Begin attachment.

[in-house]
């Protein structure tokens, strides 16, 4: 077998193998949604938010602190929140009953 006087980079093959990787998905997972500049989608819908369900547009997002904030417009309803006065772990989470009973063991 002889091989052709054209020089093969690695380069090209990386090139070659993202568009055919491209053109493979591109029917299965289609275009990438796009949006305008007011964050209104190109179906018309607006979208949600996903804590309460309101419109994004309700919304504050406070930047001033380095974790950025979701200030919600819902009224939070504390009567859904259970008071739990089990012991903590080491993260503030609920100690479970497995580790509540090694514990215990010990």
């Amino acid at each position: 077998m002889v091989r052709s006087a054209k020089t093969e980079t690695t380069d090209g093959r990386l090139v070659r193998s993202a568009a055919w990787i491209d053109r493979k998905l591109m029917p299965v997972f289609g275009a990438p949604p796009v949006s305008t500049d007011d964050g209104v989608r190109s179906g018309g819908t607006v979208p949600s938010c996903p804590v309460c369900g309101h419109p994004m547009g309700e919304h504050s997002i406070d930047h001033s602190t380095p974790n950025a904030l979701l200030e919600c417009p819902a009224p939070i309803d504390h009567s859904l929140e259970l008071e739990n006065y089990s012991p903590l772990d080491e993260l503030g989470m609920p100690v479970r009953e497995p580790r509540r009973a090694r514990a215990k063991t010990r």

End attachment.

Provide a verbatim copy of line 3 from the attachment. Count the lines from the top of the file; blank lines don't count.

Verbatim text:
């Amino acid at each position: 077998m002889v091989r052709s006087a054209k020089t093969e980079t690695t380069d090209g093959r990386l090139v070659r193998s993202a568009a055919w990787i491209d053109r493979k998905l591109m029917p299965v997972f289609g275009a990438p949604p796009v949006s305008t500049d007011d964050g209104v989608r190109s179906g018309g819908t607006v979208p949600s938010c996903p804590v309460c369900g309101h419109p994004m547009g309700e919304h504050s997002i406070d930047h001033s602190t380095p974790n950025a904030l979701l200030e919600c417009p819902a009224p939070i309803d504390h009567s859904l929140e259970l008071e739990n006065y089990s012991p903590l772990d080491e993260l503030g989470m609920p100690v479970r009953e497995p580790r509540r009973a090694r514990a215990k063991t010990r």